Tinnitus, which comes from the Latin word meaning “to ring or tinkle,” is a malady of the ear that affects roughly 50 million Americans, according to the Centers for Disease Control (CDC). The many causes of tinnitus, coupled with the fact that the affliction is typically only perceived by the individual suffering from it, makes it notoriously difficult to treat. In fact, there is no actual cure for tinnitus. However, work within the hearing healthcare industry and research field is helping to establish therapies and treatments that can help those suffering from tinnitus find relief.

Working toward a cure

The American Tinnitus Association (ATA), a patient-based membership association that directly funds tinnitus research, has allocated more than $6 million in the past 30 years to advance tinnitus research. The ATA’s research and funding have helped determine a handful of treatments and therapies that can help reduce the severity, impact and burden of tinnitus.

While these treatments and therapies will not eliminate the perceived buzzing, ringing, whistling, swooshing or ticking one may experience, they can help address the emotional and cognitive impact of the disorder.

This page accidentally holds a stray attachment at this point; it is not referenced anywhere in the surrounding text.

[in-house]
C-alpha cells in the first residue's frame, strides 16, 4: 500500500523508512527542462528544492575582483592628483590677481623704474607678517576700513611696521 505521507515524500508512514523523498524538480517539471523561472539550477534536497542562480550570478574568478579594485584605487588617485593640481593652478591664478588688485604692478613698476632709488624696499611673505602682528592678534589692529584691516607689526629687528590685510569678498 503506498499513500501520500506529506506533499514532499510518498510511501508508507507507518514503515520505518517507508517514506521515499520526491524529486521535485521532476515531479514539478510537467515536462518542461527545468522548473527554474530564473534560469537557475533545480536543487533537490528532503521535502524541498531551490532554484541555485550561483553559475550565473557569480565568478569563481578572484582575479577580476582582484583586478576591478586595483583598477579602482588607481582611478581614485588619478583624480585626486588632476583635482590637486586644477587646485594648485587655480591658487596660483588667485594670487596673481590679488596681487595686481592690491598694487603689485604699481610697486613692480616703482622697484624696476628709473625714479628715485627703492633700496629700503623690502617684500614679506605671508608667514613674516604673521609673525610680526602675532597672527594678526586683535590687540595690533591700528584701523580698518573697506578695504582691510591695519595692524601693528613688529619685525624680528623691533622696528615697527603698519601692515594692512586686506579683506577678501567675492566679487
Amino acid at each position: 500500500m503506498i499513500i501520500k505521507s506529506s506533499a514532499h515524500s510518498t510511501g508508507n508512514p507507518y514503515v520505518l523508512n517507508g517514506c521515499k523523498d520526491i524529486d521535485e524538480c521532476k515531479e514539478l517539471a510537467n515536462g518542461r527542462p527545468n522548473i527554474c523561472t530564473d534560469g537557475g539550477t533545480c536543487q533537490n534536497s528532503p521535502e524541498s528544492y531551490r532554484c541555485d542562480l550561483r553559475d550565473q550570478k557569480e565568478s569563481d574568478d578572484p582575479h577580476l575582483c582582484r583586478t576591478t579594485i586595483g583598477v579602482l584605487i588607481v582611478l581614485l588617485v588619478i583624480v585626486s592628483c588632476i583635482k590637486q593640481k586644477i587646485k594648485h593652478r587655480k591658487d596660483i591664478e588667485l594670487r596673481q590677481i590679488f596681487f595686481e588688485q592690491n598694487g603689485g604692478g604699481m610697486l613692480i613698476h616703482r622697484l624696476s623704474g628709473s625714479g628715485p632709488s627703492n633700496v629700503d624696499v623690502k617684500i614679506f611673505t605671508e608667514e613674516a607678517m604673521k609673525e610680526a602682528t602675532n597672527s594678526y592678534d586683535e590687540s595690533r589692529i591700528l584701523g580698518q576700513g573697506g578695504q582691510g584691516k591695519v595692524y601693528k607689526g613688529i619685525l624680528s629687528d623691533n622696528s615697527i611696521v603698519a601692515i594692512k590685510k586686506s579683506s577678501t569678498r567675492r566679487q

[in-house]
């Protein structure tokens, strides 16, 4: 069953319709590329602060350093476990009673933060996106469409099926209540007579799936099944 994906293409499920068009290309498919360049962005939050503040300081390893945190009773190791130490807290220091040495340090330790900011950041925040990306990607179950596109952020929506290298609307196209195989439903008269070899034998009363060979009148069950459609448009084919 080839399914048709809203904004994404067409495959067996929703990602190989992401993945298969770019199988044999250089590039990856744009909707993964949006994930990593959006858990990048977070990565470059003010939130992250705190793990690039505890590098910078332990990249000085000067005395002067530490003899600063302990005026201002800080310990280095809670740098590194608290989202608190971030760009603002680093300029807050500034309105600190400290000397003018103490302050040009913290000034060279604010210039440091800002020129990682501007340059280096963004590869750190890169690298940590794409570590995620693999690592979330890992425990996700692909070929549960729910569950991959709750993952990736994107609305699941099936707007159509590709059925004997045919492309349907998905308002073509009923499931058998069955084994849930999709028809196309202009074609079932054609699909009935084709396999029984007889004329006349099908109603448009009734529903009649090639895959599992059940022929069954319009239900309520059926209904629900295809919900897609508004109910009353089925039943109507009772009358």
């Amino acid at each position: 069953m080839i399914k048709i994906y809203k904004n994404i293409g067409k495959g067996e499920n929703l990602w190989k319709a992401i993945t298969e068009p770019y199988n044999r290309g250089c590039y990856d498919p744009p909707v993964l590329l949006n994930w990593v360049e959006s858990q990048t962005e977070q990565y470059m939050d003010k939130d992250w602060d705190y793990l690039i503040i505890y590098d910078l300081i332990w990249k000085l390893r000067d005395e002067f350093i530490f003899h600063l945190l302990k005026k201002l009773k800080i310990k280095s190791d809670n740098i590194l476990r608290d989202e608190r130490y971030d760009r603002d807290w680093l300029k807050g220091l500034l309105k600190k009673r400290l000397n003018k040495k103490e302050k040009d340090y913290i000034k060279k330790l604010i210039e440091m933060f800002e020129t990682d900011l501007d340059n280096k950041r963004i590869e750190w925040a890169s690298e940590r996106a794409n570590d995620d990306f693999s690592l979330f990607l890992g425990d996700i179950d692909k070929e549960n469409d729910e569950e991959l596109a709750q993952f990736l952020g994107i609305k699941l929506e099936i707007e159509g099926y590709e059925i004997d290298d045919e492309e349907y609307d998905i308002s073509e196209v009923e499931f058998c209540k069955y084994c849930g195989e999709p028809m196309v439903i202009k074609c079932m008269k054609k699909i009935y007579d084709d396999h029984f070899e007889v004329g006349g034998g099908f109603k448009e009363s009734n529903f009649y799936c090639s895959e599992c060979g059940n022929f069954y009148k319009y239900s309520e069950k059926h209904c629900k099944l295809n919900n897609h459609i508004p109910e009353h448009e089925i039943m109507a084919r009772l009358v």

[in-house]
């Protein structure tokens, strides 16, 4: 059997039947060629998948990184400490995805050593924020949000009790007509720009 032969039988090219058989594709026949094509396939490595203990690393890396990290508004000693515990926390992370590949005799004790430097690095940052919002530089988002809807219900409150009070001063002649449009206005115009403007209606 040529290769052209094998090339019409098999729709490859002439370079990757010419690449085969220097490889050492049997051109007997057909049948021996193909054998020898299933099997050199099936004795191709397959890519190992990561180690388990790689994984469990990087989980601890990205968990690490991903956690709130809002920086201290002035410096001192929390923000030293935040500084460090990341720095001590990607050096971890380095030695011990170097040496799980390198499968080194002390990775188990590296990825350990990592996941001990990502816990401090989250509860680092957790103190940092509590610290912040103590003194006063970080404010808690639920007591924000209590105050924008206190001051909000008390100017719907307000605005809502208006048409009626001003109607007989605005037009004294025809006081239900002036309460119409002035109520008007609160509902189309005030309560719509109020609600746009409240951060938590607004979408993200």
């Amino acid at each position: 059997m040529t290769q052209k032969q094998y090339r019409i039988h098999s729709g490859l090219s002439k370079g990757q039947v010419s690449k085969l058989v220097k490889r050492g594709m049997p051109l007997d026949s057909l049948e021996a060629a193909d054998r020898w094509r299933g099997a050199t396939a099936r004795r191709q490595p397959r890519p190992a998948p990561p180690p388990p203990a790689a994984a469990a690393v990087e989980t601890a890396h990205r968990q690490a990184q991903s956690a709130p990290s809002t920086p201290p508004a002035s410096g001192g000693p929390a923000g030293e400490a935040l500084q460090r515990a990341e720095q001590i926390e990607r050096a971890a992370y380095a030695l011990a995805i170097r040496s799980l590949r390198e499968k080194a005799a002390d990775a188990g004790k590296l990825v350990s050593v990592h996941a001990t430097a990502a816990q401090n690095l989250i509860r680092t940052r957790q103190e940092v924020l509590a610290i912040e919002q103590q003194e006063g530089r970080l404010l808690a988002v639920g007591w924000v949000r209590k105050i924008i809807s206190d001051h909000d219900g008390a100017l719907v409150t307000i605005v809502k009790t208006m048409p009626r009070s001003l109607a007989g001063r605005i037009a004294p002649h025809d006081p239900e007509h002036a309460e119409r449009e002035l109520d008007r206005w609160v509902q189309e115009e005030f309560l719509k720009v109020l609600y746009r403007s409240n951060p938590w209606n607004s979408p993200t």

Treatment and therapy options

The majority of tinnitus cases are linked to hearing loss. As such, hearing aids can be very beneficial for those suffering from tinnitus. Hearing aids can provide relief by augmenting the reception and perception of external noise. Sound therapies, such as sound masking, can cover tinnitus noises, helping to counteract the bothersome perceived sounds.

If your tinnitus isn’t connected to hearing loss, your hearing care provider may still recommend hearing aids to help relieve symptoms. Hearing aids can be programmed to help mask the tinnitus sounds you’re suffering from, giving you perceived peace and quiet.

Behavioral therapies can go a long way in helping tinnitus patients. It is not uncommon for those suffering from tinnitus to experience many negative emotional states, such as anger, depression and anxiety. As such, it is important for one’s health and well-being to understand their negative emotions and be able to control or accept them. Doing so will enable patients to disassociate tinnitus from negative behavioral responses.

Talk to a hearing care professional

If you suffer from tinnitus, it is important to a hearing healthcare professional to help find relief for your condition. Untreated tinnitus can cause depression, anxiety and social withdrawal, so it’s important to take treatment seriously. Doing so can be an important first step toward a happier, more peaceful life.